Leica M9-P: My Initial Thoughts

I have been shooting with this camera more and more recently. The first few shots with the camera were really horrible. There’s such a steep learning curve to overcome in terms of the handling of the whole rangefinder system. It may sound easy that all you need to do is just to align the focus patch together and you are in focus. But it is certainly much more than that. The focus patch is located on the centre of the viewfinder, which means when u want to frame a subject off centre, you need to focus and recompose. When you recompose, you need to be aware of the variation in terms of change in depth of field plane. This is not a technique I commonly use as when I first started off with photography, my camera already has a lot of AF points for me to choose with.
Another technique that rangefinder user often uses is the distance “guesstimation” method, whereby the prefocus the lens to let’s say 2m, and then they just frame and shoot whenever the subject is within their “range”. I still can’t get a good grasp on this technique, need to practice more in terms of estimating the distance. Due to the design of the camera body, you need to be aware and train your muscle memory to avoid blocking the frame line window and the rangefinder focusing window. They are actually quite close to where you will normally place your left and right hand, but one will get used to it quickly.
Next, metering. There’s only centre weighted metering on the M9. This is not much of an issue to me as I have shot with the Nikon FM3A before, which is a film camera that shares similar metering characteristic. I just need to constantly remind myself about it and look into my scene harder to decide where should I meter the scene in order to get a proper exposure. Finally, the estimated frame line within the viewfinder. Coming from DSLR and Mirrorless camera system, using such big and bright viewfinder is a total different kind of experience. You will only be getting an estimated frame line on the frame you are about to take, and you can still see things going on at the surrounding of the frame. This is something… Different. When shooting DSLR or mirrorless, there were times when I tend to shoot with two eyes open to see what’s going on out there. With this viewfinder, I can get away with it as everything is within my finder.
That pretty much sums up the things that I need to overcome and learn in order to use this camera effectively. I’m still trying hard to improve on it, but the experience was certainly positive as of now. There are a few quirks on the M9 that I wish to complain though. The shutter sound is pretty loud. Though Leica tried to make it sounds like a film camera shutter & rewind sound, but it is too loud to my liking. The low resolution rear LCD is something I can live with. The slow writing speed to SD card is something I can bear with. The shutter button is a bit hard to get a precise half press at times. Other than that… Seriously I can hardly find other fault on this camera. Of course you need to take into account that this is a very old camera that certain features like wifi and etc will not be available. When you look past the additional and get back to the roots of photography, it’s not hard to realize why there are “purist” who swear by a Leica M rangefinder. I’ll share more when I gained more mileage on my M9-P. Till then.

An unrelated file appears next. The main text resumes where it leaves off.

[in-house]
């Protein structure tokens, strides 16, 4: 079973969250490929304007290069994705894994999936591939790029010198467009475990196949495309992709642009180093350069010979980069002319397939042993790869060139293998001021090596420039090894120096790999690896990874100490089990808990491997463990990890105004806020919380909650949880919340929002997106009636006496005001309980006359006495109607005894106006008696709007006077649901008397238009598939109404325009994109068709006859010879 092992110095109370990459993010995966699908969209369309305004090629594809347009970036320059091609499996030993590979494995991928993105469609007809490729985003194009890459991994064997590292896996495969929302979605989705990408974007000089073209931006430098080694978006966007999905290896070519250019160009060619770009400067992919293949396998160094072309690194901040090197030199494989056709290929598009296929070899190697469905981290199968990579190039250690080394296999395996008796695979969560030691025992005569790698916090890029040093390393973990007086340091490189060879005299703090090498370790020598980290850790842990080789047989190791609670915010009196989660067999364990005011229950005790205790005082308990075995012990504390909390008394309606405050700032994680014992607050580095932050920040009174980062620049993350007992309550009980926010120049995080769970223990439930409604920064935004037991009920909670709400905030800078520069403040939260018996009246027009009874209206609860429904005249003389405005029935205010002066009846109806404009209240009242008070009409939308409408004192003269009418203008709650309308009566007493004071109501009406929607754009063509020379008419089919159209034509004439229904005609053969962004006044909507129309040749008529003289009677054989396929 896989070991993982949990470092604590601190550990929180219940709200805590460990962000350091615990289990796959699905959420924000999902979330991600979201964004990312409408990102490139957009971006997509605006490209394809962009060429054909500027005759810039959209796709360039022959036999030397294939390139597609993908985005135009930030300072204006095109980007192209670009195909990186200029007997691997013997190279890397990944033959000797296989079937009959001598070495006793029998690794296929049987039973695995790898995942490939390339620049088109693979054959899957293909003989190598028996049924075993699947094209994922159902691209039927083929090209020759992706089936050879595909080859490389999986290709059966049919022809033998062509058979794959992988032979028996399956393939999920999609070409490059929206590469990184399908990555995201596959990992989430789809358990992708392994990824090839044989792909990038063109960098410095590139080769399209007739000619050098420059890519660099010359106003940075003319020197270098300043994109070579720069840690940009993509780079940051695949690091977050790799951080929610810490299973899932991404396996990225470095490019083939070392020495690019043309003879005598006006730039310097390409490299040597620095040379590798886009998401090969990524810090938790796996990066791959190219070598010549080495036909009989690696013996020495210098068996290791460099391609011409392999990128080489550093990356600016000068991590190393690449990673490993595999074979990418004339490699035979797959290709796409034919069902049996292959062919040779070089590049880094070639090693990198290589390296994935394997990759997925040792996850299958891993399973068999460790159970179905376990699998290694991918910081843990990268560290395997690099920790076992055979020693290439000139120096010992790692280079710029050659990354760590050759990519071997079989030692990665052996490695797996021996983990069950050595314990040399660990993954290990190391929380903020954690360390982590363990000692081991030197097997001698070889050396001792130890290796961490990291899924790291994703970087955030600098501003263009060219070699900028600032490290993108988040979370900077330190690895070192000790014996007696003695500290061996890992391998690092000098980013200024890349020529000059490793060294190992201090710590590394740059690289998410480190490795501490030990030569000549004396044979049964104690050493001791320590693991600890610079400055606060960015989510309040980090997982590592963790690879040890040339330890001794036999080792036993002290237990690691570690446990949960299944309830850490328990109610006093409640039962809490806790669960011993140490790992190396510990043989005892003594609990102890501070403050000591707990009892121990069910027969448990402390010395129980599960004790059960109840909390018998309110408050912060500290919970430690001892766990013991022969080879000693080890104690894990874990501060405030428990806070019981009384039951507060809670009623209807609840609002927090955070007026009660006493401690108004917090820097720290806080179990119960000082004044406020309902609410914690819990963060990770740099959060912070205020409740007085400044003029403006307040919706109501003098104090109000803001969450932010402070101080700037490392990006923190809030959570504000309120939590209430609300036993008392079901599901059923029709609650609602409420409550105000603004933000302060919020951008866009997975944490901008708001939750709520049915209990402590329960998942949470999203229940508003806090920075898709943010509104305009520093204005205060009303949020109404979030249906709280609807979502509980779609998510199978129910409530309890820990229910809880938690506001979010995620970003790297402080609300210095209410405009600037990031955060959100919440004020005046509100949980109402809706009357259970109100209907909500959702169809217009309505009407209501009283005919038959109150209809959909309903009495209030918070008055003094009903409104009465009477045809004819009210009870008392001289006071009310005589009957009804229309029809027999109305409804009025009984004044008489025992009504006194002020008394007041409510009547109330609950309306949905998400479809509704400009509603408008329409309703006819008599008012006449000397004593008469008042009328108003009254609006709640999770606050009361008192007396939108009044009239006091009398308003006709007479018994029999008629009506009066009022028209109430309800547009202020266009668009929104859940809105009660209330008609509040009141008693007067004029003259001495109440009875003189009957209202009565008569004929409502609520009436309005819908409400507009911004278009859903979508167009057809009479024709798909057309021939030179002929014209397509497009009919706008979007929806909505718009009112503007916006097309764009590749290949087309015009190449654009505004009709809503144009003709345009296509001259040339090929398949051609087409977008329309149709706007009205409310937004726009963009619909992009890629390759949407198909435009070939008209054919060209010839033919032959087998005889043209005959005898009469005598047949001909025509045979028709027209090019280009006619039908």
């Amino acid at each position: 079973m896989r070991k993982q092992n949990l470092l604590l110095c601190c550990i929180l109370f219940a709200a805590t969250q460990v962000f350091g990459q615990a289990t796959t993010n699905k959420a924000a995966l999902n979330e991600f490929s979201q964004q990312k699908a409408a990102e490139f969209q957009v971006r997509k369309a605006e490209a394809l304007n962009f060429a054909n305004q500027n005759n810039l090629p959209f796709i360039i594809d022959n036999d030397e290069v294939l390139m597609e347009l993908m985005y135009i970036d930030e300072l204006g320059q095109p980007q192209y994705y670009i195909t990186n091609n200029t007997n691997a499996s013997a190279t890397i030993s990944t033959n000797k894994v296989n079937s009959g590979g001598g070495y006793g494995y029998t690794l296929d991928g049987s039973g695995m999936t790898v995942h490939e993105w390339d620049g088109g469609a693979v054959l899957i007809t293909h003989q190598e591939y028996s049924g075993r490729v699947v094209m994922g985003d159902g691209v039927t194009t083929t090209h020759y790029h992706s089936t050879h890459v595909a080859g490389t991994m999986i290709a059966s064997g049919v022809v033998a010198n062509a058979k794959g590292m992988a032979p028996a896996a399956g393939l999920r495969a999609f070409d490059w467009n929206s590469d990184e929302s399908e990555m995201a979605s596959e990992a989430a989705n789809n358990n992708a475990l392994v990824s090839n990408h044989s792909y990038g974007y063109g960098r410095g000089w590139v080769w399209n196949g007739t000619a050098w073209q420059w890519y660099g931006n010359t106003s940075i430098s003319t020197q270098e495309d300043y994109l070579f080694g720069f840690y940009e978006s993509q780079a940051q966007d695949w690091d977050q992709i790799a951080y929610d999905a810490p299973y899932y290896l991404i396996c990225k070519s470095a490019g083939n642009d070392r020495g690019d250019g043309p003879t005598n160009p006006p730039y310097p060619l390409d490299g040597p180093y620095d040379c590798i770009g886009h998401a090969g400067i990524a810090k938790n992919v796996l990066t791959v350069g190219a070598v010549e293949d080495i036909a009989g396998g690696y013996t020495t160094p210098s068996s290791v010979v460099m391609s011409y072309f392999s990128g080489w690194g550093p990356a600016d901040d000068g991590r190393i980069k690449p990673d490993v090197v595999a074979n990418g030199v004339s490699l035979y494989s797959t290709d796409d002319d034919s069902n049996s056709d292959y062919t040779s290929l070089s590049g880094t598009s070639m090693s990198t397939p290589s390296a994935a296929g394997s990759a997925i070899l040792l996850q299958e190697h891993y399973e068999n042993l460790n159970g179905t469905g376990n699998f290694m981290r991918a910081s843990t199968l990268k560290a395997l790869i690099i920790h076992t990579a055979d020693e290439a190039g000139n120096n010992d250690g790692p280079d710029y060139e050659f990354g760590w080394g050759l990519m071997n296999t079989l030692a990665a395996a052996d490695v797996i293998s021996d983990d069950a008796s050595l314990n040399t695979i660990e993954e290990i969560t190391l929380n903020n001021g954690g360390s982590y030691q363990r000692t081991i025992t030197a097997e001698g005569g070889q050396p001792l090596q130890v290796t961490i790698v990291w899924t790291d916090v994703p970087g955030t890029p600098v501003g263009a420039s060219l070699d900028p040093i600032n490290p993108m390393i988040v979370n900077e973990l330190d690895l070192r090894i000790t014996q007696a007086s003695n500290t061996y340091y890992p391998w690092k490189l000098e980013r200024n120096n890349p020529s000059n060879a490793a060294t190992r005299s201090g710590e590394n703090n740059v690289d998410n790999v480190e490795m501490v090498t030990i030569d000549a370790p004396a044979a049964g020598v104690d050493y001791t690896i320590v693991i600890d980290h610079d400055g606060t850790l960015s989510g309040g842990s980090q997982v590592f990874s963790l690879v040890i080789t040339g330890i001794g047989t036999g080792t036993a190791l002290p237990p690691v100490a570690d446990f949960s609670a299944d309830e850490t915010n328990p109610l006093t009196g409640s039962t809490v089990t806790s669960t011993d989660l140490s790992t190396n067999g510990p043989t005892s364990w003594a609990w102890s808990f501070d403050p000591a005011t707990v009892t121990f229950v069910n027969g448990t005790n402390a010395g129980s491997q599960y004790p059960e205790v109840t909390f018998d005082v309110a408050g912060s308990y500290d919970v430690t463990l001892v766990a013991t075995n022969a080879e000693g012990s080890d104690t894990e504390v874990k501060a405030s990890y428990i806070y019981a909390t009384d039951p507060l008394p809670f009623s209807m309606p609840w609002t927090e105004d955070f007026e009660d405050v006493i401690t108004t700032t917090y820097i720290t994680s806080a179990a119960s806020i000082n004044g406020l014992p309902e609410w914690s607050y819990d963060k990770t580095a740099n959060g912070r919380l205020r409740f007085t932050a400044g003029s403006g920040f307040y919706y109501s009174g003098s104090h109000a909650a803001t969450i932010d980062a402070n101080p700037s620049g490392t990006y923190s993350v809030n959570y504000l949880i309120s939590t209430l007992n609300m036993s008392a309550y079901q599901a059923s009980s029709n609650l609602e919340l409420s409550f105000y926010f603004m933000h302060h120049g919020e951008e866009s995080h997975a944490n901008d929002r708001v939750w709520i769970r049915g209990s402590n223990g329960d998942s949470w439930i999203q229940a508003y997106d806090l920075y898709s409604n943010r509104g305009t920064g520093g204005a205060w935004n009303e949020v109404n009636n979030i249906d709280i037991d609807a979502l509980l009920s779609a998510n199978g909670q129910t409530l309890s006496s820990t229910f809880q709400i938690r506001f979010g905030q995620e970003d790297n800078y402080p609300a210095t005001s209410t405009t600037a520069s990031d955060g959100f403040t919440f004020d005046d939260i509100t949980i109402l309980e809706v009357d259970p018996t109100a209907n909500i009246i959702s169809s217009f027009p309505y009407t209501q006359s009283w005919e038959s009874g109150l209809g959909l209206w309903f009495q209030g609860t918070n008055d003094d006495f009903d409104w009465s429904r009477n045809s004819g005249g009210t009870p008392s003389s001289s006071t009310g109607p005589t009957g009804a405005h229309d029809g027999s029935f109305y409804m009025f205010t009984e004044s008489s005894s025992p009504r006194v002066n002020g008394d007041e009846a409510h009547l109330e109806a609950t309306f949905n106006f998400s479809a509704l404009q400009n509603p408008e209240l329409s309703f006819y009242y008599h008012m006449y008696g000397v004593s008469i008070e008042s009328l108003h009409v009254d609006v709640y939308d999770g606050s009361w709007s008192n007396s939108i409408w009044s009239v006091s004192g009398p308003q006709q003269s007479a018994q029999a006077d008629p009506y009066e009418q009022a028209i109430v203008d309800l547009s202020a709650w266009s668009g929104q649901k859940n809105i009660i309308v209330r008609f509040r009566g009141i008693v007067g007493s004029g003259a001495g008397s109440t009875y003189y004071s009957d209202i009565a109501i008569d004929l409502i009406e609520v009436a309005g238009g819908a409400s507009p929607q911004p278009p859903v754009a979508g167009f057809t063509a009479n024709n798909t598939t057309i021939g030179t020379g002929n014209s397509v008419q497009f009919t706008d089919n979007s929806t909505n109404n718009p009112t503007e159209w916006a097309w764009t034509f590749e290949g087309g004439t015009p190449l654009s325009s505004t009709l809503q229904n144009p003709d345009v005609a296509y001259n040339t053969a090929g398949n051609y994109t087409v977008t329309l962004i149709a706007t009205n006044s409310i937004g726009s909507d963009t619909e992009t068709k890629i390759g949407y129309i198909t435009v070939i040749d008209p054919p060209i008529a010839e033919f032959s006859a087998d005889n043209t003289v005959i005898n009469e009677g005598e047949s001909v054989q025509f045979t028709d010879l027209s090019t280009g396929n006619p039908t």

Leica – The end or the new beginning?

When I first started photography, I have already came to know about the existence of Leica. During that time, I got no idea what the hell rangefinder was. Well, to be exact, I got no idea what Leica was in general. All that I knew was that they are very expensive cameras, and being expensive, they must be very good, premium and top of the line… Like Ferrari or Lamborghini in the context of cars. And I have never thought that I will own a Leica one day, very much like I’ll never own a Ferrari anyway.

As I progress with my photography, I get to know a little more about what Leica and rangefinder are all about. For people like me who started with compact camera to DSLR, rangefinder is something… unique and alien. After all, I’m so used to seeing the actual framing via the DSLR viewfinder/rear LCD that having an OVF that frames more than what my lens can capture is simply… weird and interesting at the same time.

“But people are making great pictures with the Leica cameras”, that’s what made me curious and started to read more about how to use a rangefinder, the advantages and disadvantages and so on. Once I get a better understanding about it, I started to feel like trying on it. Yes, the whole rangefinder concept has grown its interest within me. Is it really that good? Well, I believe at the end of the day it is still very much depending on the skills and vision of the photographer, getting a Leica will not make you take better pictures instantly.

Perhaps there’s people who feel at home with the rangefinder control and focusing, hence allowing them to create something better than what they can managed on SLR. My first taste of “rangefinder” is with Fujifilm’s X100S, follow by the X-Pro1. Well, they are kinda like rangefinder, offering OVF for you to view through the scene. However, they are not really a rangefinder as focusing and framing is still very different from what Leica is offering. X100T gets a step closer with the additional focusing screen on the lower right corner, but still… There’s a difference.

Recently, my friend is selling his used M9-P at a very attractive price. Therefore, I have decided to bite the bullet and got it for myself. There’s no guarantee that I’ll be able to enjoy using manual focusing all the time, and also the whole rangefinder experience, is it really my cup of tea? These are the questions that I need to answer. Whatever it is, I believe this will be a very good experience to me and hopefully it can spark some new views and thoughts in me. Till then.